Future Plans / Reports

Visitation and education of two burmese colleagues in Traunstein

From May 18th till May 30th 2018 with an invitation by EAGLE-ENT the two Burmese medics Dr. Myo Myat Maung and Dr. Han Min Htut came to visit Traunstein to learn more about hearing aids. With the kind support of the Company Seifert they were introduced to the basic knowledge of how to produce and adjust ear molds for hearing aids in the laboratories in Munich. Back in the branch office in Traunstein Mr. Pöpsel and his team showed them the principles of analogue and digital adjustment of the hearing aid for the patient. Furthermore, under the guidance of Dr. Biesinger, they got an insight into surgical and conservative treatments at the hospital and the ENT-center in Traunstein.

The goal was to provide them with the necessary abilities to independently adjust and program hearing aids back in Myanmar, provide for their patients and teach other colleagues and technical personnel. Therefore it will be possible to provide a broad supply of hearing aids for the Burmese population in the near future. Until now this has been limited to the bigger cities like Mandalay and Yangon and even there, the supply was not sufficient. Thankfully, the Seifert Company is also providing the necessary tools for the production and adjustment of hearing aids and the materials are already on their way to Myanmar.

These great achievements were favored by excellent weather which allowed trips into the surrounding mountains, to Salzburg and the beer garden. The EAGLE team in Munich organized an unforgettable day in the state capital with visits to the cultural highlights and the BMW museum. Special thanks go to BMW Schnitzer in Freilassing: Charly Lamm, one of the owners of Schnitzer BMW, couldn’t resist introducing our two guests to the world of racing for one evening.

With an excess baggage full of new insights it was time to go back to Yangon on May 31st.

After yet another great experience such as this we are already looking forward to our next EAGLE mission in January 2019: We will be organizing a surgery course with following supervised operations for our Burmese colleagues in the hospital of Kalay in the northeast of Mandalay, close to the Indian border.

 

Video: Thandwe and Mandalay - November 2017

Visit from Prof. Khin Khin Phyu, Chief Physician of the ENT Clinic in Mandalay

From 19.03. until 10.04.2017 EAGLE invited Prof. Khin Khin Phyu to visit and train in the Landeskrankenhaus Salzburg (ENT Department) and Traunstein. Prof. Khin Khin Phyu is the Chief Physician of the ENT Clinic in Mandalay, the second largest city in Myanmar. Thanks to the intensive collaboration with Prof. Dr. Gerd Rasp, director of the ENT-Clinic at the Landeskrankenhaus Salzburg and Dr. Biesinger and co-workers, she was intensively trained in microsurgery of the ear, including the middle ear- and cochlea-implants. In Myanmar, there are currently only a few colleagues who are able to perform middle-ear surgery. This is why this visit was an important step in the support of the training of our colleagues in Myanmar. For us, the function of Prof. Phyu is very important, too: in addition to her work at the hospital, she is in charge of the “National Deaf Project”. Associated with this project are regular visits by Prof. Phyu and her staff to the rural provinces in order to provide the necessary diagnostics and assistance for deaf people and especially children. In this function she can help us enormously during our visits to Myanmar. By communicating with the hospitals in which we will operate, she prepares our assignments, supports us logistically, and responsibly performs the follow-up of the patients we have operated on. She will provide us with young colleagues, who will train with us during our stays and maybe some of them will be able to come to Europe with our help.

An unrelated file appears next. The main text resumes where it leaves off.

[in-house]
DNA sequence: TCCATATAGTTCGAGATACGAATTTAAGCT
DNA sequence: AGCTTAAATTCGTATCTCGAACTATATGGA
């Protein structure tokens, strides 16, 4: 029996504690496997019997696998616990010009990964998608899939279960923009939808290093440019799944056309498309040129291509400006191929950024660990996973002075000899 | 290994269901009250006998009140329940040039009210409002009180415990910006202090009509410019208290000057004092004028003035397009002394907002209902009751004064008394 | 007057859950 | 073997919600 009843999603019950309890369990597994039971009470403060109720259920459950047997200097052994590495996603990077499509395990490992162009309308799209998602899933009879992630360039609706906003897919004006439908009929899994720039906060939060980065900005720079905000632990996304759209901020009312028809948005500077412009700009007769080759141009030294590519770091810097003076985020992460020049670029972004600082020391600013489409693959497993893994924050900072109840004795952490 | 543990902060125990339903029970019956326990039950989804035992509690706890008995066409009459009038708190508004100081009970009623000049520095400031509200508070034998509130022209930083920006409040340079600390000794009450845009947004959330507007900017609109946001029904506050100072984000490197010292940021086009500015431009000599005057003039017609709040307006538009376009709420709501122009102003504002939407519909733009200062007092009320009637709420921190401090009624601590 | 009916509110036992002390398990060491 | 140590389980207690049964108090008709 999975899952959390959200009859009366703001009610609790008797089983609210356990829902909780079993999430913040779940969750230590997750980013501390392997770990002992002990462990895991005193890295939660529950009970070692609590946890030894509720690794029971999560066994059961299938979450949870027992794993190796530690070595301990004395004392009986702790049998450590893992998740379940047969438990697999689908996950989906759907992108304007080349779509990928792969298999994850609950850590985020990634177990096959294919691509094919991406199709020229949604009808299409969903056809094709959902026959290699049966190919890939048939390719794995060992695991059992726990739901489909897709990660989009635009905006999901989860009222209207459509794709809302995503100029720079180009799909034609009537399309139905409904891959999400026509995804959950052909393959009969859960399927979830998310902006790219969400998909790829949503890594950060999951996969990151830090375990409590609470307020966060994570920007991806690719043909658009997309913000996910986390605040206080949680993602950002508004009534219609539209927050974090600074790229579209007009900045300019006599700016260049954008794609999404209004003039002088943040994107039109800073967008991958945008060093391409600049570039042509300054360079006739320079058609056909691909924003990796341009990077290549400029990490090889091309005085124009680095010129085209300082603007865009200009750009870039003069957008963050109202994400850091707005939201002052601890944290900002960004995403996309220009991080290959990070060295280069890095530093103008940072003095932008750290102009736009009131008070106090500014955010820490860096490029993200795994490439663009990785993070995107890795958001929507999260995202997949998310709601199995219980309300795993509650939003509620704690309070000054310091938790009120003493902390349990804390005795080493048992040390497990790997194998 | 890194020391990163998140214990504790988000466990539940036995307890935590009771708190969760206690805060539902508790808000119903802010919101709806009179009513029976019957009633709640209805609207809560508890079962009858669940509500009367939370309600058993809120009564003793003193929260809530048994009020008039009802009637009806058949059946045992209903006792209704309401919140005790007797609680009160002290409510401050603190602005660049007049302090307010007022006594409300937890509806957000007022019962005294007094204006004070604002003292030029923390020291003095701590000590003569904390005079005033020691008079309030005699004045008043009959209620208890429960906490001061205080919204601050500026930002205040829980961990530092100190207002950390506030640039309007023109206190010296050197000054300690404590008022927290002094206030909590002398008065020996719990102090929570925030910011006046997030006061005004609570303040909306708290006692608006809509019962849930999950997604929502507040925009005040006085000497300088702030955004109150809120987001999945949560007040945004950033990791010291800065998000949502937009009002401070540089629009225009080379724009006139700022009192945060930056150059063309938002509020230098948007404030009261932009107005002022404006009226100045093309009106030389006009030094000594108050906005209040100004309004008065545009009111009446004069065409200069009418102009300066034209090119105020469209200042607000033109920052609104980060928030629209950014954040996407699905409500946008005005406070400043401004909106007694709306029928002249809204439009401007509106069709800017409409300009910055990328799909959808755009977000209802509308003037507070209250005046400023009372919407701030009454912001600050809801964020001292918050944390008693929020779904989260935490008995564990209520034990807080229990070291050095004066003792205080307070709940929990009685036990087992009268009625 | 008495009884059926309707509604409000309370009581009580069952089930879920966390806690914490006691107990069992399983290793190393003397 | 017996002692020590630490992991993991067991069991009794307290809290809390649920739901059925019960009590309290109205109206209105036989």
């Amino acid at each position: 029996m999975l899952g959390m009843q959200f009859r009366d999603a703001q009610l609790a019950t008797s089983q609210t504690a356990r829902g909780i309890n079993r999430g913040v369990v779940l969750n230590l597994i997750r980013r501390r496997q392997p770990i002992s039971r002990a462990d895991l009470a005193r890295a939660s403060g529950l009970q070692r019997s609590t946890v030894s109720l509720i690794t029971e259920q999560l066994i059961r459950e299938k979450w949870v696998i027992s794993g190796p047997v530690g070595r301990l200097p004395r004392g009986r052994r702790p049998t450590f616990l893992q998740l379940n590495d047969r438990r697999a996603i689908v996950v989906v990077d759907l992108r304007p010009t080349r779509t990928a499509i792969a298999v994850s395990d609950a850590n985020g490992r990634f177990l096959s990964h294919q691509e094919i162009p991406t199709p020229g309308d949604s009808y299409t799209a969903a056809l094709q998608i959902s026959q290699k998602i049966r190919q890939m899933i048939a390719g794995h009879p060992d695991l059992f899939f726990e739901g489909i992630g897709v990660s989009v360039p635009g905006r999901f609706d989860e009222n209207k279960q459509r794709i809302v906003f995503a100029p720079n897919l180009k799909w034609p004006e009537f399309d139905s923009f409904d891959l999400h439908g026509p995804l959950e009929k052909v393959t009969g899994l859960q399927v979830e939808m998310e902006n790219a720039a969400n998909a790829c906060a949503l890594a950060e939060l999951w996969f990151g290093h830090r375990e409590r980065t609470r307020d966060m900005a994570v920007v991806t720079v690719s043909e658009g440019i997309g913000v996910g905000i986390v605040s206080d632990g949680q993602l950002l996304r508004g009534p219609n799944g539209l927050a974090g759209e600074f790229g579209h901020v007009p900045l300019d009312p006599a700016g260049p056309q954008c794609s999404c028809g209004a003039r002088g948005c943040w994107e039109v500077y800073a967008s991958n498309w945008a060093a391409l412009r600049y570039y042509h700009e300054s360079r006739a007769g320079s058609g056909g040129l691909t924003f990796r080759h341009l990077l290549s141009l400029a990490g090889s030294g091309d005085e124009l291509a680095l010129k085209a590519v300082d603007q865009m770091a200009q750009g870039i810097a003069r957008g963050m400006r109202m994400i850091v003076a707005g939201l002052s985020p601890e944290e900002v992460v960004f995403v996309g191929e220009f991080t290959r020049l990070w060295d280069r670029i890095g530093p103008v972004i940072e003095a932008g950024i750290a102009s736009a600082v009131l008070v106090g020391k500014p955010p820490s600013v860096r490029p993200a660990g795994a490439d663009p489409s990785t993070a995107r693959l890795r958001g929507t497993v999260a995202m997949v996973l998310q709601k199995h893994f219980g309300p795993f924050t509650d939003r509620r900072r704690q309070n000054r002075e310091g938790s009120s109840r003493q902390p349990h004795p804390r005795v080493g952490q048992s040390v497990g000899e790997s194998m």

The visit of Prof. Phyu was a great success on both sides. Not only did she learn a lot, but the future work for our team was placed on a fertile and sustainable basis


Implementation of the newborn hearing screening in Thandwe January 2017

We, Dr. med. univ. Melanie Vogl (29) and Dr. med. univ. Benedikt Biesinger (26), two freshly graduated young doctors, had the possibility to travel through Myanmar during our time off between our university degree and the start in the medical everyday life. At the beginning of January 2017 we boarded the plane from Munich to Yangon, in our luggage the Oto-Read Screener, a device for the early detection of deafness in small children and neonates.

At first we traveled the country for two weeks and had the chance to meet some young students who, by the aid of Stiftunglife, have the possibility to study in Myanmar. In Magwe we met the student Aung Ko Chit, who told us about the medical studies in Myanmar. Later in Mandalay, former royal city of Myanmar, we met Khin San, our local contact of Stiftunglife, and the nurse May Zin Theint along with some young nursing students. At our request, they took us across the Mandalay General Hospital and told us about their training and hospital activities during a cup of tea at the teahouse. The young students were all very interested and wanted to know everything about the health system in Germany and our medical studies. After a short while the initial nervousness and language difficulties were forgotten and a nice discussion about the training, family and hobbies of the girls arose.

On the second day in Mandalay, we were picked up at our hotel by Dr. Win Hitke Kyi, who had already been able to visit Salzburg in 2013, and the head of the ENT department Prof. Khin Phyu. Dr. Win proudly showed us his workplace, his family and the most beautiful corners of Mandalay. In the afternoon, two other young ENT physicians joined us and told us more about the medical studies there. They also reported about the difficult times during the military dictatorship as they tried - without permission of the government, but with the support of the dean - to install a forbidden university library. After a joint dinner with half the department, we made our farewells - almost like friends - with the request to come back soon to visit again.